On appeal

Introducing a regular series
spelling out the implications of important cases which have recently been heard
in the appeal courts. Debra Gers sets out the issues

power to strike out claims
Care First Partnership Limited v Roffey 
IDS Brief 677 Court of Appeal November 2000

At the hearing of the
applicants’ constructive dismissal claims, Care First applied for an order
striking out the claims. It argued that if the applicants’ witness statements
were factually correct the claims had no reasonable prospects of success.

The tribunal rejected the
application. Pursuant to the Employment Tribunals Rules of Procedure
Regulations 1993 it did not have jurisdiction to strike out the claims unless
they were scandalous, frivolous or vexatious or if applicants failed to comply
with a tribunal order.

Care First appealed
unsuccessfully to the EAT and Court of Appeal, arguing that insufficient
consideration had been given to the provisions of Rule 9(1) which gave
tribunals a general power to conduct hearings in a  just and appropriate manner. The Court of Appeal held that only in
exceptional circumstances would it be unnecessary to hear both sides before
deciding to strike out claims. Care First’s application had been premature. It
could not seek a summary disposal of the case simply on the basis of the
witness statements because without hearing oral evidence the tribunal could not
come to a view about merits.

The DTI’s proposal ann-ounced
in November 2000 enabling tribunals  to
strike out claims which have no reasonable prospect of success without the need
for a hearing may have little practical effect. Tribunals will be sensitive to
Human Rights Act implications and may be reluctant to strike out claims because
of a potential breach of Article 6, the right to a fair trial.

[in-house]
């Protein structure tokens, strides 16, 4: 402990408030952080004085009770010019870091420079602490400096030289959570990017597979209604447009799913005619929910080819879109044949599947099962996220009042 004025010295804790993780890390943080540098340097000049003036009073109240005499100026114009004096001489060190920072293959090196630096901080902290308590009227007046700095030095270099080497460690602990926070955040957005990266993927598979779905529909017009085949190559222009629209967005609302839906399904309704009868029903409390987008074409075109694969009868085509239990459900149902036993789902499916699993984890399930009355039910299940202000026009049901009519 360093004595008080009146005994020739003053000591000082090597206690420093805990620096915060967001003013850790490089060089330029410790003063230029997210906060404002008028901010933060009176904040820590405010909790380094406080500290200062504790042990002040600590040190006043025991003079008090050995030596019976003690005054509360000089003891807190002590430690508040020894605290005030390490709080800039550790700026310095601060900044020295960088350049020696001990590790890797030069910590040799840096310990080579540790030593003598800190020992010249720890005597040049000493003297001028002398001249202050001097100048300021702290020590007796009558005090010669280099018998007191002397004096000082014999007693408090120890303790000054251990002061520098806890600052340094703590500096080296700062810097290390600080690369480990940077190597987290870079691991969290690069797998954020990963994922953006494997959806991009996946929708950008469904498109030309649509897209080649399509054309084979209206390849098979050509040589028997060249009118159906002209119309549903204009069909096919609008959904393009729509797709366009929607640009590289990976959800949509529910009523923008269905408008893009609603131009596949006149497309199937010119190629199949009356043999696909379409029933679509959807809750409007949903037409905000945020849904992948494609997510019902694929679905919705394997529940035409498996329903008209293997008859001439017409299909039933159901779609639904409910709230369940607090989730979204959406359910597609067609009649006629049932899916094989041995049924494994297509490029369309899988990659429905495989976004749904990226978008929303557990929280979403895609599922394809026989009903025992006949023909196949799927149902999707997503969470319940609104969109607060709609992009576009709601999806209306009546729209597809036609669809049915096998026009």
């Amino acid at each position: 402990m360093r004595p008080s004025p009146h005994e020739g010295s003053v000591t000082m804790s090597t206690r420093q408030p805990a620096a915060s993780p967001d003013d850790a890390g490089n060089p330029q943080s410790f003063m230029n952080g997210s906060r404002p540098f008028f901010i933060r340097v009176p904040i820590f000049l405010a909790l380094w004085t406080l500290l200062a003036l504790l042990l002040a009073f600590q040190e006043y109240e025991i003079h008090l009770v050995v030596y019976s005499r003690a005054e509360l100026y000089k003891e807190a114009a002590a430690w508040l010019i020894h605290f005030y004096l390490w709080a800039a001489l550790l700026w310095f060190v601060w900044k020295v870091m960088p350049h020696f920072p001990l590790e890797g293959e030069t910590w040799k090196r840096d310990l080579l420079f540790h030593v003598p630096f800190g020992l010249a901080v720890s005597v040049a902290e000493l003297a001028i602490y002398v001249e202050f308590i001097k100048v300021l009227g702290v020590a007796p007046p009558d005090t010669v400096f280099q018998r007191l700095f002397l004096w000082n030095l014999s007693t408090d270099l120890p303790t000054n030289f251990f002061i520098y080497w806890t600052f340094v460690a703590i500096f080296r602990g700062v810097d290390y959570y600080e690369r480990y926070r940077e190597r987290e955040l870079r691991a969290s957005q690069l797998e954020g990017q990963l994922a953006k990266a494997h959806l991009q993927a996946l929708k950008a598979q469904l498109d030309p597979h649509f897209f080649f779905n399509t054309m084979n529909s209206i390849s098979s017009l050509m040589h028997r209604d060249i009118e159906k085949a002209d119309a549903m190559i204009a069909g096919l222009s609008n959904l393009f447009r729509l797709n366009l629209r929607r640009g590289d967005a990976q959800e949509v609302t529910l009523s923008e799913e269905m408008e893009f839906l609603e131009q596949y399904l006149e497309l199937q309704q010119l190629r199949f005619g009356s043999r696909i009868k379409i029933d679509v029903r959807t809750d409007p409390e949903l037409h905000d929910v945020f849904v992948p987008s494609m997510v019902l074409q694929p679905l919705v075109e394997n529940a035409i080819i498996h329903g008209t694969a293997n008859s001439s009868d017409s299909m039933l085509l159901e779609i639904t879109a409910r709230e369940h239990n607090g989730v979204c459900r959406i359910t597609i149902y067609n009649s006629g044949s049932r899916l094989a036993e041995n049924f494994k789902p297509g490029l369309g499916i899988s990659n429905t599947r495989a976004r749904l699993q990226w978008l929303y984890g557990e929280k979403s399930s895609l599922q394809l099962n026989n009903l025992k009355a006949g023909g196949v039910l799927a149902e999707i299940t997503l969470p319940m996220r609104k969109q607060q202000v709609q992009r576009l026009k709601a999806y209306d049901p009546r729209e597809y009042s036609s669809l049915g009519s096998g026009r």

National rule
did not contravene directive
Kachelmann v Bankhaus Hermann Lampe KG IRLB 655 European Court of Justice
September 2000

Kachelmann worked
part time for the bank until dismissed for redundancy. Under German law such
dismissals are rendered unlawful if during the selection process the employer
does not take sufficient account of social factors. There is, however, an
operational or economic defence to such claims.

Kachelmann argued the bank had
not compared her with full- time workers performing the same duties and
consequently had excluded her from the category of workers to whom the
"social policy" criteria applied. She claimed she had suffered
indirect sex discrimination contrary to the Equal Treatment Directive.

The matter was referred to the
European Court of Justice for a preliminary ruling as to whether the directive
precluded the interpretation of national law such that part-time workers were
not compared with full-time workers in redundancy situations.

The ECJ held that member states
had a discretion regarding social protection measures  and difference in treatment could be justified by objective
factors unrelated to discrimination on grounds of sex.

On 1 July 2000, the UK
introduced Part Time Workers, (Prevention of Less Favourable Treatment)
Regulations 2000 but these would not have assisted Kachelmann because the